By Allyn Hughes, CFP®, ChFC®, CLU®, CAP®
Impact of new tax laws on charitable contributions
It is estimated that 36 million Americans made tax-deductible charitable contributions to not-for-profit organizations in 2017. These contributions created benefits for all—they reduced the taxable income of the donor and provided important working capital and support for the non-profit agency. In 2018, the number of Americans making tax-deductible charitable contributions is expected to drop dramatically to roughly 16 million, according to the Tax Policy Center. The expected reduction is mostly due to the increase in the size of the standard deduction for American tax-payers as a result of the passage of the Tax Cuts and Jobs Act of 2017. In 2017, couples who filed their taxes jointly, had a $12,700 standard deduction. This meant that any deductible expenses above $12,700 could be used to reduce the taxable income of the taxpayer if they itemized their tax returns. For individuals this standard deduction was $6,350.
For 2018 the size of the standard deduction will almost double to $24,000 for a couple or $12,000 for single filers. In exchange for this increase, congress created lower limits on how much of some often-used expenses can be deducted. For instance:
- Deductions for state and local taxes – including local property tax – are capped at $10,000 per year.
- Deduction for mortgage interest has also been limited to mortgage amounts of $750,000 or less. This reduced the amount of interest that may be deducted.
- Payments of fees to financial advisors (like BHJ) are no longer deductible.
But, Congress also decided that for 2017 and 2018, unreimbursed medical and dental expenses will be deductible only to the extent that they are above 7.5% of adjusted gross income (AGI). This percentage will actually increase to 10% of AGI next year, so it will become more difficult to qualify for this deduction. Fewer Americans have deductions that total more than $24,000. Although charitable gifts will continue to be deductible, for most people, this deduction will be included in their standard deduction. Therefore, they won’t get a separate deduction for their charitable contributions.
If you don’t receive a tax deduction for a contribution that you make to a not-for-profit, would you still support the organization? We hope the answer is “yes.” We think that it is important that Americans continue to support the charitable organizations that work to improve all of our lives. Here are four strategies to consider when thinking about supporting your favorite causes or organizations and still potentially receiving some tax benefit:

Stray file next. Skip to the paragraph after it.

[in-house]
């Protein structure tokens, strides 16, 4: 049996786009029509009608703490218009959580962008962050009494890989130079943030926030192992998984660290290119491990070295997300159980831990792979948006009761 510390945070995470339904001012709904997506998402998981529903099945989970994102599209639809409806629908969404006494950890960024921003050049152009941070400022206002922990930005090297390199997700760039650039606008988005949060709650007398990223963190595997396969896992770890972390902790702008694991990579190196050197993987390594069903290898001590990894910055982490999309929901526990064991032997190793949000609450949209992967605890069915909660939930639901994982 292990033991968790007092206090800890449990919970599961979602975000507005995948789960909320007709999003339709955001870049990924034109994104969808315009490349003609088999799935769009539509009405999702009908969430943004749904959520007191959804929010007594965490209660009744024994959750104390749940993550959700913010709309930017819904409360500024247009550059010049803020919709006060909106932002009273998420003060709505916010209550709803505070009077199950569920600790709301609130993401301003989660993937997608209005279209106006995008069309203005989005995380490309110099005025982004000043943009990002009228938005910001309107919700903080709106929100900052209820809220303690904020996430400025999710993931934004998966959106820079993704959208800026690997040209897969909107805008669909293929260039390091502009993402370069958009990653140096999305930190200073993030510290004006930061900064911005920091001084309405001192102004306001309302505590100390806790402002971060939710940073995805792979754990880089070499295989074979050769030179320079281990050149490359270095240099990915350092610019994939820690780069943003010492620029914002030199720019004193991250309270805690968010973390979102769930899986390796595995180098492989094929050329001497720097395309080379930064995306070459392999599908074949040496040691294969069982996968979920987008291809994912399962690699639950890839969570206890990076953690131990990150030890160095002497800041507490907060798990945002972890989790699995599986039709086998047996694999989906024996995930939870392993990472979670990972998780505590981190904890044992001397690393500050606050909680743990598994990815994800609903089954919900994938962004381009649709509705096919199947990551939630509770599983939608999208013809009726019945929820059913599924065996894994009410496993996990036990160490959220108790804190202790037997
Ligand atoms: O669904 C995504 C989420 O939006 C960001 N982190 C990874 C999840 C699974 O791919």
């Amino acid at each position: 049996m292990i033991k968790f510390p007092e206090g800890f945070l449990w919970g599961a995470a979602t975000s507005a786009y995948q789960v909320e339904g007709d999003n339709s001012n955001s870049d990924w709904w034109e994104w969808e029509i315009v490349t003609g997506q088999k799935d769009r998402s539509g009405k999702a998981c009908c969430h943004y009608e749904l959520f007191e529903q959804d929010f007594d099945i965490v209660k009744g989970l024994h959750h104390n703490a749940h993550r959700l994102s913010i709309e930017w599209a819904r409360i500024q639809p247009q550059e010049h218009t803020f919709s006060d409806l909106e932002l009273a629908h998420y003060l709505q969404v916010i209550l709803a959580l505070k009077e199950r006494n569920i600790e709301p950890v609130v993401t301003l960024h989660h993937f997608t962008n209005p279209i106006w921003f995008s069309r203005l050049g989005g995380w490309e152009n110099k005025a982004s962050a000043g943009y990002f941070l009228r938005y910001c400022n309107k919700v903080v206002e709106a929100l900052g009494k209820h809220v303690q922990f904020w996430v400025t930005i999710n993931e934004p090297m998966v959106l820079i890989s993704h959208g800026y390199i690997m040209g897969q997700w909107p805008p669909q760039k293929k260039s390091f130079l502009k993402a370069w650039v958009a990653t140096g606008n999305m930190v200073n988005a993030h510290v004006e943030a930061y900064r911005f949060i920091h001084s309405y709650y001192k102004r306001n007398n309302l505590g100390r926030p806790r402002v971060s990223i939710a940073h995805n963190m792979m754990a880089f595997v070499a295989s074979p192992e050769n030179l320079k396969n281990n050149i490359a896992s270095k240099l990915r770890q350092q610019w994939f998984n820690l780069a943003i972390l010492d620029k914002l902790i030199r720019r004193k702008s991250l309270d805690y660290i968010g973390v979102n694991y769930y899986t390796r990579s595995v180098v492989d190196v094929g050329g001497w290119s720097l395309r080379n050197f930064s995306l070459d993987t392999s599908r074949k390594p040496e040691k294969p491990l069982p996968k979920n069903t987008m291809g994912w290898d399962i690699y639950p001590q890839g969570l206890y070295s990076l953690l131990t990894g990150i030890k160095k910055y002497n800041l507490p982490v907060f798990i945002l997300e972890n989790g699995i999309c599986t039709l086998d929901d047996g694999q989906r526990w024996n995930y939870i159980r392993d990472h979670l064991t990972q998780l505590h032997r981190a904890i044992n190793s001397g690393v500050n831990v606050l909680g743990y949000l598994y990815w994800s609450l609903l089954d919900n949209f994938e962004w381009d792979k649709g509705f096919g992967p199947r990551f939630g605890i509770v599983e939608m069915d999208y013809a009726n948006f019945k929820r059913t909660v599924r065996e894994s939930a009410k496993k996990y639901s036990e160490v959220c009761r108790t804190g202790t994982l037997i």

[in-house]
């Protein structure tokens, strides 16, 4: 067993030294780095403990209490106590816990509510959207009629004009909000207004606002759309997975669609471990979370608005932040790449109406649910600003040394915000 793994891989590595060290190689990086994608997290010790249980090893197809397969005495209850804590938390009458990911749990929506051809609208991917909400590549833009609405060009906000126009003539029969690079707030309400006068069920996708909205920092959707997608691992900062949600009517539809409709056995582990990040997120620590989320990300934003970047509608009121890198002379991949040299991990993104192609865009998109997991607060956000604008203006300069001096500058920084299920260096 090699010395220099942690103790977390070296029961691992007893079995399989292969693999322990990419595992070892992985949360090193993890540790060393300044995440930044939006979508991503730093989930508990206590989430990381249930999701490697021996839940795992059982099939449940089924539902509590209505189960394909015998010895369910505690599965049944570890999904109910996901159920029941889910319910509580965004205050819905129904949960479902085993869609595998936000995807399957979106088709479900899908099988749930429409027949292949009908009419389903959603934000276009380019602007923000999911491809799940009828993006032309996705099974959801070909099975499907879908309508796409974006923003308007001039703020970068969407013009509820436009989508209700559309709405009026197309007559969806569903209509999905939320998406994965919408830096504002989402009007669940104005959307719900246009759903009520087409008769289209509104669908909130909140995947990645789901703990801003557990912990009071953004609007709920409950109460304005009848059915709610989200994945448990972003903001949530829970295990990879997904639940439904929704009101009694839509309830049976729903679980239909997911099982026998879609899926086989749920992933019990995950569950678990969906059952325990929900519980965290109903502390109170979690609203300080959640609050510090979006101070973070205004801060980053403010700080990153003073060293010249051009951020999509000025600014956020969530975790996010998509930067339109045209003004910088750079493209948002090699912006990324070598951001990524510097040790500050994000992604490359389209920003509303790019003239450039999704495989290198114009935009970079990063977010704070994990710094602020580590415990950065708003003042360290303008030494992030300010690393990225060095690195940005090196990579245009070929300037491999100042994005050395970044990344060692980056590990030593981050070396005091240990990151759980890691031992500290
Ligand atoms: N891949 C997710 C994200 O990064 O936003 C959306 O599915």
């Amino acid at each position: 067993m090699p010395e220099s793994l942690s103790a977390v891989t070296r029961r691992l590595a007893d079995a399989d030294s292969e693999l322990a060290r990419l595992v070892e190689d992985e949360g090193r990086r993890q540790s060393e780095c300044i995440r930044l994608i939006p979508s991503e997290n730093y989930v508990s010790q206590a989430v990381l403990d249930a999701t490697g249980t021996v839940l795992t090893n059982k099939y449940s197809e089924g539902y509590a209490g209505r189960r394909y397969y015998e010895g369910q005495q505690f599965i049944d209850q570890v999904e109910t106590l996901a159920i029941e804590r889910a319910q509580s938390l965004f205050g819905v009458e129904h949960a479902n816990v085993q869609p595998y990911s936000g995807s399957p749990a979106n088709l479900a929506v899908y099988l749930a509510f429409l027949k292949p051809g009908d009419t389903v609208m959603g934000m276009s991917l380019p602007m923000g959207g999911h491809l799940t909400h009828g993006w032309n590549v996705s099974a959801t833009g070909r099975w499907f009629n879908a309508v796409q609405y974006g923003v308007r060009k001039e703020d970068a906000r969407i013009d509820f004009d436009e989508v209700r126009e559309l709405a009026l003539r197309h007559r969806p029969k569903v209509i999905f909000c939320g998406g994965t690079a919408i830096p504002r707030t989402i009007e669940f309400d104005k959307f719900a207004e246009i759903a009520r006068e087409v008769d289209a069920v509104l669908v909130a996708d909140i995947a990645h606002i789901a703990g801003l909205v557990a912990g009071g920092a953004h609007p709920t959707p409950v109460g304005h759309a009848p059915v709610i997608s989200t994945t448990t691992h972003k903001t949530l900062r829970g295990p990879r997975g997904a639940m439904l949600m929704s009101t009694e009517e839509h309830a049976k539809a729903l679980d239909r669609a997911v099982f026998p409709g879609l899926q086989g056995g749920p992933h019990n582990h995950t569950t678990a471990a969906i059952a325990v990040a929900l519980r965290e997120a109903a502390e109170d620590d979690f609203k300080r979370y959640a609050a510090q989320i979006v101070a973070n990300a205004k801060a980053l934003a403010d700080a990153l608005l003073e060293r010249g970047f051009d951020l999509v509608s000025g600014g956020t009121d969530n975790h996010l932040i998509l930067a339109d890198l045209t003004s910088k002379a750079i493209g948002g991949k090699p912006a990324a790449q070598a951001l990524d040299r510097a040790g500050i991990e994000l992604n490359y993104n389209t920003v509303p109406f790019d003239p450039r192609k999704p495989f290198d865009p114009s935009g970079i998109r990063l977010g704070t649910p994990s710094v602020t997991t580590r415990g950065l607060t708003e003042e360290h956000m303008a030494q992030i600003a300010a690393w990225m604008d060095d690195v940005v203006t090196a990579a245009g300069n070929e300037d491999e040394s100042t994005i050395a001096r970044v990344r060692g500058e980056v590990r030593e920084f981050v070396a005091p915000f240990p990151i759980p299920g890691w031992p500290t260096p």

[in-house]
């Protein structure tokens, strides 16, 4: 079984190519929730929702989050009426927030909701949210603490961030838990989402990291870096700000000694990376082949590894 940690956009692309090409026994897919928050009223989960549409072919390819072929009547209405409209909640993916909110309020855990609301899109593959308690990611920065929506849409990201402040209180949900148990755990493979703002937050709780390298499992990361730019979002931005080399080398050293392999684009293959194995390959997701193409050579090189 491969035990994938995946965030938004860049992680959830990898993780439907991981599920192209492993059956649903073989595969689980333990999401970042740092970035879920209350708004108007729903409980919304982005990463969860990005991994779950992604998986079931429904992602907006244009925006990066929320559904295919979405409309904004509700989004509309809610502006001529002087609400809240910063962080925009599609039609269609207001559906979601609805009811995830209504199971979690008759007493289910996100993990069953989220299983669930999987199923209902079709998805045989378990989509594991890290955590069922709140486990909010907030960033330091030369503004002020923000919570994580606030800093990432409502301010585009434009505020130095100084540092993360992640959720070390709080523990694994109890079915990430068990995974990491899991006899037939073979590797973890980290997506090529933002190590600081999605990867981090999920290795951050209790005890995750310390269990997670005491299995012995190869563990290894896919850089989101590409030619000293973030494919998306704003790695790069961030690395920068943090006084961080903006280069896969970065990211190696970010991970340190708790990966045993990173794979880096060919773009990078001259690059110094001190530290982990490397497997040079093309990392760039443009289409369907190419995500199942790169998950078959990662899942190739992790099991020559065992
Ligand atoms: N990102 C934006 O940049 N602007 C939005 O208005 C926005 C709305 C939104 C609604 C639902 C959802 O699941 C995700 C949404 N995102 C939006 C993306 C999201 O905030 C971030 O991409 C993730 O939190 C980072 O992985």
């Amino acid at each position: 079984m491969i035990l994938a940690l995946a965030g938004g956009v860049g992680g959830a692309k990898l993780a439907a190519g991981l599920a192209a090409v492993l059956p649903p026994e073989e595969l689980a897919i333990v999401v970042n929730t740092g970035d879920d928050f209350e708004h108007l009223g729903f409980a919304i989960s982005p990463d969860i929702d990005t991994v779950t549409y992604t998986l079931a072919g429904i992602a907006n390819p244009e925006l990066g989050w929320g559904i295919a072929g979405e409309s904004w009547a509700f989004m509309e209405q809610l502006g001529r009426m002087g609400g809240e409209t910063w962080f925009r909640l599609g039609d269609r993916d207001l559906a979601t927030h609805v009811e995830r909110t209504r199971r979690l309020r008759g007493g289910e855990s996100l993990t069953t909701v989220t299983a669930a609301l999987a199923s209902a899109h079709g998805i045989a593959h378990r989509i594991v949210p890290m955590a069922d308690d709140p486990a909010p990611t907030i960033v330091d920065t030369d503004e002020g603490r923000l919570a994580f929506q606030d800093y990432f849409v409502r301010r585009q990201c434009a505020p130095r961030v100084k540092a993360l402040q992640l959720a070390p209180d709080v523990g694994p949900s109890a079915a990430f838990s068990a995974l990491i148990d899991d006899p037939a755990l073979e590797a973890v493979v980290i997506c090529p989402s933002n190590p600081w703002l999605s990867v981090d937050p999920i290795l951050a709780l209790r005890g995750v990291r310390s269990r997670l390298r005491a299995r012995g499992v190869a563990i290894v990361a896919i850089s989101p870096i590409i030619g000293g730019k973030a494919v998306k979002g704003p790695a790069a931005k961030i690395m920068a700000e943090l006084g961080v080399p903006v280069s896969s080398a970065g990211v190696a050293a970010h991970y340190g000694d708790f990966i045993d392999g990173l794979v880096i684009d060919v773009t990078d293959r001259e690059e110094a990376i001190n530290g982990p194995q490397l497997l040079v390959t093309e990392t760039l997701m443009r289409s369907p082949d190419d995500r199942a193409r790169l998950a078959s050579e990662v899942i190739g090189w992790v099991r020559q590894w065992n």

- If you are over 70½ and are taking annual Required Minimum Distributions (RMDs) from your IRAs, you may route up to $100,000 of the RMD each year directly to charities without paying income tax on the IRA withdrawal. You will need to work with your financial advisor or your IRA custodian to make sure that the checks for these RMDs are made payable to the charities even if they are sent to you.
- Plan to accrue a portion of your take-home pay each year for charitable contributions. Keep this money in a separate savings account. Use this account to make gifts only in years when your total deductions are above $24,000 (if married filing jointly), or $12,000 if you file as an individual. If your deductions are high due to high medical costs or other deductible expenses during a year, plan to gift to charities during that year. Making this gift from this savings account will allow you to feel less “poor” in years when your expenses are higher.
- Consider creating a Donor Advised Fund (DAF) with a larger amount than you might otherwise gift in a single year. This will allow you to contribute a larger amount to this fund and take the deduction. Then you can make smaller donations to charitable organizations in later years. If the money in the DAF is not distributed to a charitable organization, it can be invested and it will grow tax-free until it is distributed.
- Gift stocks or other appreciated assets for which you don’t know the cost basis. Even if you don’t receive a tax deduction, you would still avoid paying capital gains tax on the growth in the asset.
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